AMPA (α-amino-3-hydroxy-5-methyl-4-isoxazolepropionic acid) receptors are a specific set of excitatory receptors in the brain. They are important for glutamate trafficking. 

    Bredt discovered that AMPA receptors had a family of proteins associated with them. Those proteins controlled both trafficking as well as conductance. 

    Ceesay said: “In the case of these transmembrane AMPA regulatory receptor proteins, which are called TARPs, what David was able to discover is that these specific TARPs had subfamilies that were located in certain areas of the brain.

    “Given their neuroanatomical specificity, if you are able to drug that accessory protein receptor pocket, what you would be able to do is just modulate AMPA receptors in certain areas of the brain. And that opens a whole new world of opportunity.

    “In the case of the limbic system, AMPA receptors are known to play critical roles in excitatory response as well as seizure control. So what this opened up was a whole new opportunity, as an example, to just modulate AMPA receptors in the limbic system that really could provide the opportunity for unprecedented specificity, but also the ability to provide efficacy with minimizing tolerability issues in the treatment of seizures.”

    Challenges designing novel medicines for neurology

    Ceesay noted that there are several issues in neuroscience when developing novel compounds, novel approaches, and innovative and transformational treatments for patients.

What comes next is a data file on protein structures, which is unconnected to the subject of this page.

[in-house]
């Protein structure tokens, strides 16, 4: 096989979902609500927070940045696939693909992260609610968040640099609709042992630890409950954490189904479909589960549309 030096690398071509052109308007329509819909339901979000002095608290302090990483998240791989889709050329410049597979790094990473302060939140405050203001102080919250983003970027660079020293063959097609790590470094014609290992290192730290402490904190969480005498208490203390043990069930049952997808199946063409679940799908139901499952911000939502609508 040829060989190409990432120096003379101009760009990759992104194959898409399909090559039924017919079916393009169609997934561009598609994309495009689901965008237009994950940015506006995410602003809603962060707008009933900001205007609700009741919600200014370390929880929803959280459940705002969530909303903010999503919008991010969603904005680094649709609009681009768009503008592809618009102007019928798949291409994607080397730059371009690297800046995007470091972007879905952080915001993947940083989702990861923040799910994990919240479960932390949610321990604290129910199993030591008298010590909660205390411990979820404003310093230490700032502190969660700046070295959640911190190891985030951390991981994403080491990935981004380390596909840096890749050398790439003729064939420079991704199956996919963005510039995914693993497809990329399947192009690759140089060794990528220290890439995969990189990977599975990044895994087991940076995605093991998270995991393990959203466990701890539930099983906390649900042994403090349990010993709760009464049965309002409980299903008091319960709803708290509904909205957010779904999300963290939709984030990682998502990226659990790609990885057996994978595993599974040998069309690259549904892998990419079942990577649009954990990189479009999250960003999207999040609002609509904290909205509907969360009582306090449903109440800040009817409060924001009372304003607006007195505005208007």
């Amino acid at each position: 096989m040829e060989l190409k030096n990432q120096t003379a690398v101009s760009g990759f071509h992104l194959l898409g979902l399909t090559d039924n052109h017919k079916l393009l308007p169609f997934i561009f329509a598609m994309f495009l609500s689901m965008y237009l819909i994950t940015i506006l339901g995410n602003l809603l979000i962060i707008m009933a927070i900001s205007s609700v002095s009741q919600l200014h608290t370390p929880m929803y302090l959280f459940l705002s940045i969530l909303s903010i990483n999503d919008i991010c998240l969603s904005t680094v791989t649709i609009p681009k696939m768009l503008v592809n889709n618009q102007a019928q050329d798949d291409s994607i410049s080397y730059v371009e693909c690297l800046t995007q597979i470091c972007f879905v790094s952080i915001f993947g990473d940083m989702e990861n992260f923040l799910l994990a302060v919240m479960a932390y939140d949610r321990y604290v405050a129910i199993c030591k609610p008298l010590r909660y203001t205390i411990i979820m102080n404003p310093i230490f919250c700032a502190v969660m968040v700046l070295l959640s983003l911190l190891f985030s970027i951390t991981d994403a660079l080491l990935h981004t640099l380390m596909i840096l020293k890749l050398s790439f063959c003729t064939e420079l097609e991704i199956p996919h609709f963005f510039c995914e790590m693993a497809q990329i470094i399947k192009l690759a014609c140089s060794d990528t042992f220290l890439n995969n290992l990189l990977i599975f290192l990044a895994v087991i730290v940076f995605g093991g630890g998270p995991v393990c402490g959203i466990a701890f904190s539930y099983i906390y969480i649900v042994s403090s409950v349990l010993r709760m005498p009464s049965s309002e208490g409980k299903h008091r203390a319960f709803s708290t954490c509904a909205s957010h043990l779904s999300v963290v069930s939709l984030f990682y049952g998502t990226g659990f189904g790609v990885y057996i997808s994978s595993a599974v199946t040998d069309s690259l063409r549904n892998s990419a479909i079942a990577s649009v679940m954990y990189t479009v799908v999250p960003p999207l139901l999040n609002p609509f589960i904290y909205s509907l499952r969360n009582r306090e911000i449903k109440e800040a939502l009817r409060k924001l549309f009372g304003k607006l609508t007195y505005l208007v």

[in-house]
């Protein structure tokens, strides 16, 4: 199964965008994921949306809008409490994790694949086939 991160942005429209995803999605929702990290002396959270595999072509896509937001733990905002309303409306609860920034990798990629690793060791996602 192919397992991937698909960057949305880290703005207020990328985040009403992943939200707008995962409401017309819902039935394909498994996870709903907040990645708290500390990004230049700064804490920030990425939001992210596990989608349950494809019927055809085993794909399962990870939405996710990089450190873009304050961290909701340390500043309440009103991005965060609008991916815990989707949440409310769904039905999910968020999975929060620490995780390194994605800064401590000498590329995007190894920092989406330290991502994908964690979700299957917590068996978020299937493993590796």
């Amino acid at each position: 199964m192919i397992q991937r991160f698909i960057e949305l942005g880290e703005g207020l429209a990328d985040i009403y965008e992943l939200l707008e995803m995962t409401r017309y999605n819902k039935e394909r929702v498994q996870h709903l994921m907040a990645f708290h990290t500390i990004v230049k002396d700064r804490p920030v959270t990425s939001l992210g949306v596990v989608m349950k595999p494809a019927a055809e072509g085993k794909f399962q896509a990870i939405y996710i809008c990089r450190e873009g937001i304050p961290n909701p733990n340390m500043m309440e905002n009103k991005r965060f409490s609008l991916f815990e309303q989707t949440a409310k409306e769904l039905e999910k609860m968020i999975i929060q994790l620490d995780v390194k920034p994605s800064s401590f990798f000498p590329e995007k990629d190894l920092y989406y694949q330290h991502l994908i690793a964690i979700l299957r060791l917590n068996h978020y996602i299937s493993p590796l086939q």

“One of the big challenges is the translational medicine or lack thereof, in neuroscience. The other issue that has really been a challenge in neuroscience is many of these conditions have very heterogeneous patient populations. The genetics just aren’t there in neuroscience as they are in some other therapeutic categories such as oncology,” Ceesay said.

    However, Ceesay sees these challenges as opportunities. 

    “We think we’re about to embark on some real transformational change for patients.”

    Abe Ceesay, CEO, Rapport Therapeutics

    “Some of the science that we’re working on here at Rapport, we really think we can overcome some of those issues. So, as an example, in some of our programs, we know that there is a genetic association with certain receptors in certain conditions. But the challenge historically has been, can you modulate those receptors in a way that provides efficacy without having significant tolerability issues?” he noted.

    “And that’s really the challenge in neuroscience, because oftentimes you’re modulating receptors that are ubiquitous throughout your brain and body. And although you might be driving efficacy, given the fact that you’re interacting with receptors throughout the brain and the body, you’re also usually having very narrow treatment margins and tolerability issues that really don’t make these targets druggable.